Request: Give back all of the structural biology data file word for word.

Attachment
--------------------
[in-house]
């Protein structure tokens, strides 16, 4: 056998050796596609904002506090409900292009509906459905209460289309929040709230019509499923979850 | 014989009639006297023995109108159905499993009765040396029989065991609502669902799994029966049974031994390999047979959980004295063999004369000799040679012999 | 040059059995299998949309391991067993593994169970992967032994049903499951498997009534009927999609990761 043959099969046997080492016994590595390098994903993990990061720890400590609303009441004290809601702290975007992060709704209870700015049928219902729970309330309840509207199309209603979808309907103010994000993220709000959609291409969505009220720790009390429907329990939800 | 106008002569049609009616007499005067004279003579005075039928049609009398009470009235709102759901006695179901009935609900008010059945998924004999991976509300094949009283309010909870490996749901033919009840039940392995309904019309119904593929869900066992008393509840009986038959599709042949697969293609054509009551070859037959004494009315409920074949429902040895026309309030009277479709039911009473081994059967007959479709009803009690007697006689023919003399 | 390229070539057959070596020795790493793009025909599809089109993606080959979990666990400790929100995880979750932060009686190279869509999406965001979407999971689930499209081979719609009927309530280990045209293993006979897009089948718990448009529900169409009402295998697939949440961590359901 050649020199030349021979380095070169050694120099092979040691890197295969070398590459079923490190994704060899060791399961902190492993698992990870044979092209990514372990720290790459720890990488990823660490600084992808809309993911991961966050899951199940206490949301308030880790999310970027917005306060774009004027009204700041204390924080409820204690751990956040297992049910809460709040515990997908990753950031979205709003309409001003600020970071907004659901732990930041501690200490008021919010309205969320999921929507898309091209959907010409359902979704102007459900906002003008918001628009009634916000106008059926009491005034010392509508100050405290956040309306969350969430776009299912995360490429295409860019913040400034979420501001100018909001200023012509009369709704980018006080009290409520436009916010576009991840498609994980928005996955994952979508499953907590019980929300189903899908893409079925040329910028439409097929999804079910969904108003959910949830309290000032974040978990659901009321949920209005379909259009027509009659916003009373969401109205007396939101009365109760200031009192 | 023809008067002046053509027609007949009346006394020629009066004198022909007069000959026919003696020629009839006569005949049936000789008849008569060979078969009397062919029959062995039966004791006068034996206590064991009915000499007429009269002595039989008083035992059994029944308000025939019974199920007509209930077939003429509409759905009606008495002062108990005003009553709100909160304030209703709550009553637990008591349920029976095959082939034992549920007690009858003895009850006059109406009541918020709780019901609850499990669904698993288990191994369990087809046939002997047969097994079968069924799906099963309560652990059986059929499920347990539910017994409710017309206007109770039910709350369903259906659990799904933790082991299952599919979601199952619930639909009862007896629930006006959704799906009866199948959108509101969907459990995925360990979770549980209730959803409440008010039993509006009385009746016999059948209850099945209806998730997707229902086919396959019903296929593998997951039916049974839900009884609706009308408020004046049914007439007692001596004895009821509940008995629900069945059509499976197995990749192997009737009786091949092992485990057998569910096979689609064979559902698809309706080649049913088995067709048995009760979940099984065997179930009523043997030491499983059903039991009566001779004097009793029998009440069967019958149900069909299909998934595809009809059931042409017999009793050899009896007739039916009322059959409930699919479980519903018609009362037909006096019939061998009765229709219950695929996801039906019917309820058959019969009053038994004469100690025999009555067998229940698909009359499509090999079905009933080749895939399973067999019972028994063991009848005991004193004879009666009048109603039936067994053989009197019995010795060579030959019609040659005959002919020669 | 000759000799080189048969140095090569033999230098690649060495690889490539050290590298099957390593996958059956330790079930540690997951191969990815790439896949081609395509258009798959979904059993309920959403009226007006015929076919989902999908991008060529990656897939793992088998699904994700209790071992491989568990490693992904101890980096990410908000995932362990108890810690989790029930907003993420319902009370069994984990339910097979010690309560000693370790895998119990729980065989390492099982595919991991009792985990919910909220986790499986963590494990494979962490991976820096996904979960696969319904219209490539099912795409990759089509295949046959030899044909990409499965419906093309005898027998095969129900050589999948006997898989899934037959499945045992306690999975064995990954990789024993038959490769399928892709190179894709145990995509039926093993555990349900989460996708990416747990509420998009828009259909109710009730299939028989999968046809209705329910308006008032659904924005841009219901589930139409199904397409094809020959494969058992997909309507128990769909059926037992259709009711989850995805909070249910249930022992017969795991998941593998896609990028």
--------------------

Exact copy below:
[in-house]
């Protein structure tokens, strides 16, 4: 056998050796596609904002506090409900292009509906459905209460289309929040709230019509499923979850 | 014989009639006297023995109108159905499993009765040396029989065991609502669902799994029966049974031994390999047979959980004295063999004369000799040679012999 | 040059059995299998949309391991067993593994169970992967032994049903499951498997009534009927999609990761 043959099969046997080492016994590595390098994903993990990061720890400590609303009441004290809601702290975007992060709704209870700015049928219902729970309330309840509207199309209603979808309907103010994000993220709000959609291409969505009220720790009390429907329990939800 | 106008002569049609009616007499005067004279003579005075039928049609009398009470009235709102759901006695179901009935609900008010059945998924004999991976509300094949009283309010909870490996749901033919009840039940392995309904019309119904593929869900066992008393509840009986038959599709042949697969293609054509009551070859037959004494009315409920074949429902040895026309309030009277479709039911009473081994059967007959479709009803009690007697006689023919003399 | 390229070539057959070596020795790493793009025909599809089109993606080959979990666990400790929100995880979750932060009686190279869509999406965001979407999971689930499209081979719609009927309530280990045209293993006979897009089948718990448009529900169409009402295998697939949440961590359901 050649020199030349021979380095070169050694120099092979040691890197295969070398590459079923490190994704060899060791399961902190492993698992990870044979092209990514372990720290790459720890990488990823660490600084992808809309993911991961966050899951199940206490949301308030880790999310970027917005306060774009004027009204700041204390924080409820204690751990956040297992049910809460709040515990997908990753950031979205709003309409001003600020970071907004659901732990930041501690200490008021919010309205969320999921929507898309091209959907010409359902979704102007459900906002003008918001628009009634916000106008059926009491005034010392509508100050405290956040309306969350969430776009299912995360490429295409860019913040400034979420501001100018909001200023012509009369709704980018006080009290409520436009916010576009991840498609994980928005996955994952979508499953907590019980929300189903899908893409079925040329910028439409097929999804079910969904108003959910949830309290000032974040978990659901009321949920209005379909259009027509009659916003009373969401109205007396939101009365109760200031009192 | 023809008067002046053509027609007949009346006394020629009066004198022909007069000959026919003696020629009839006569005949049936000789008849008569060979078969009397062919029959062995039966004791006068034996206590064991009915000499007429009269002595039989008083035992059994029944308000025939019974199920007509209930077939003429509409759905009606008495002062108990005003009553709100909160304030209703709550009553637990008591349920029976095959082939034992549920007690009858003895009850006059109406009541918020709780019901609850499990669904698993288990191994369990087809046939002997047969097994079968069924799906099963309560652990059986059929499920347990539910017994409710017309206007109770039910709350369903259906659990799904933790082991299952599919979601199952619930639909009862007896629930006006959704799906009866199948959108509101969907459990995925360990979770549980209730959803409440008010039993509006009385009746016999059948209850099945209806998730997707229902086919396959019903296929593998997951039916049974839900009884609706009308408020004046049914007439007692001596004895009821509940008995629900069945059509499976197995990749192997009737009786091949092992485990057998569910096979689609064979559902698809309706080649049913088995067709048995009760979940099984065997179930009523043997030491499983059903039991009566001779004097009793029998009440069967019958149900069909299909998934595809009809059931042409017999009793050899009896007739039916009322059959409930699919479980519903018609009362037909006096019939061998009765229709219950695929996801039906019917309820058959019969009053038994004469100690025999009555067998229940698909009359499509090999079905009933080749895939399973067999019972028994063991009848005991004193004879009666009048109603039936067994053989009197019995010795060579030959019609040659005959002919020669 | 000759000799080189048969140095090569033999230098690649060495690889490539050290590298099957390593996958059956330790079930540690997951191969990815790439896949081609395509258009798959979904059993309920959403009226007006015929076919989902999908991008060529990656897939793992088998699904994700209790071992491989568990490693992904101890980096990410908000995932362990108890810690989790029930907003993420319902009370069994984990339910097979010690309560000693370790895998119990729980065989390492099982595919991991009792985990919910909220986790499986963590494990494979962490991976820096996904979960696969319904219209490539099912795409990759089509295949046959030899044909990409499965419906093309005898027998095969129900050589999948006997898989899934037959499945045992306690999975064995990954990789024993038959490769399928892709190179894709145990995509039926093993555990349900989460996708990416747990509420998009828009259909109710009730299939028989999968046809209705329910308006008032659904924005841009219901589930139409199904397409094809020959494969058992997909309507128990769909059926037992259709009711989850995805909070249910249930022992017969795991998941593998896609990028």